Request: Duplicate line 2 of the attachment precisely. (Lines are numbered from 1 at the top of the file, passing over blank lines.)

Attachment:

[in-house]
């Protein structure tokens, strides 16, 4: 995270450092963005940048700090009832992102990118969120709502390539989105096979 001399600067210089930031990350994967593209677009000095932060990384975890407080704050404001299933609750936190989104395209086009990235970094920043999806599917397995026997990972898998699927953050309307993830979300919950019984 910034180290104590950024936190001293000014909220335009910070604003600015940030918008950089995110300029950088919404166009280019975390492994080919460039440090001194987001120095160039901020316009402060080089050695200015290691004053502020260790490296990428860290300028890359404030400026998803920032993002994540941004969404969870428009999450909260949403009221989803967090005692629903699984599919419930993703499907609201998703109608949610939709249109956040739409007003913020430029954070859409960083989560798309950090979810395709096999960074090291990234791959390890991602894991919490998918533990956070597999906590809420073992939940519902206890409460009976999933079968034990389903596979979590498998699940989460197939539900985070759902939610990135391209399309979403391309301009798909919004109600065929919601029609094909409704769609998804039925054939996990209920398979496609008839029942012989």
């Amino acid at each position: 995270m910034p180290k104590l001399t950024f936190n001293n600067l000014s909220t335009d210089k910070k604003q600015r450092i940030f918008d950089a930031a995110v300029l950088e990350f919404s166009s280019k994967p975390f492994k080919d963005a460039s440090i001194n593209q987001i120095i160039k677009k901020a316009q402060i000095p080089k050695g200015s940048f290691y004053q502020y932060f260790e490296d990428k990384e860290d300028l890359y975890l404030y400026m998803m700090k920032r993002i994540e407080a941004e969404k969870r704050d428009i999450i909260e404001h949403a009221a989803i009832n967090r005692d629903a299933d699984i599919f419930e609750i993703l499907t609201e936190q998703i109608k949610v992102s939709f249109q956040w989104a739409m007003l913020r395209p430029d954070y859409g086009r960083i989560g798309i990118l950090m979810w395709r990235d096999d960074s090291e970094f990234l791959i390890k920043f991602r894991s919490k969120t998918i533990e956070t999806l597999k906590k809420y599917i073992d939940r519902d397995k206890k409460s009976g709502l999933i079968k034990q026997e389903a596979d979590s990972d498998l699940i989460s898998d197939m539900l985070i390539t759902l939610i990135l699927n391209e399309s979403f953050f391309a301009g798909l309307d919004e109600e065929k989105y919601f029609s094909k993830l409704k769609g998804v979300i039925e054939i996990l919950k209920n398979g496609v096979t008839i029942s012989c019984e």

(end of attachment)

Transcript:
């Protein structure tokens, strides 16, 4: 995270450092963005940048700090009832992102990118969120709502390539989105096979 001399600067210089930031990350994967593209677009000095932060990384975890407080704050404001299933609750936190989104395209086009990235970094920043999806599917397995026997990972898998699927953050309307993830979300919950019984 910034180290104590950024936190001293000014909220335009910070604003600015940030918008950089995110300029950088919404166009280019975390492994080919460039440090001194987001120095160039901020316009402060080089050695200015290691004053502020260790490296990428860290300028890359404030400026998803920032993002994540941004969404969870428009999450909260949403009221989803967090005692629903699984599919419930993703499907609201998703109608949610939709249109956040739409007003913020430029954070859409960083989560798309950090979810395709096999960074090291990234791959390890991602894991919490998918533990956070597999906590809420073992939940519902206890409460009976999933079968034990389903596979979590498998699940989460197939539900985070759902939610990135391209399309979403391309301009798909919004109600065929919601029609094909409704769609998804039925054939996990209920398979496609008839029942012989």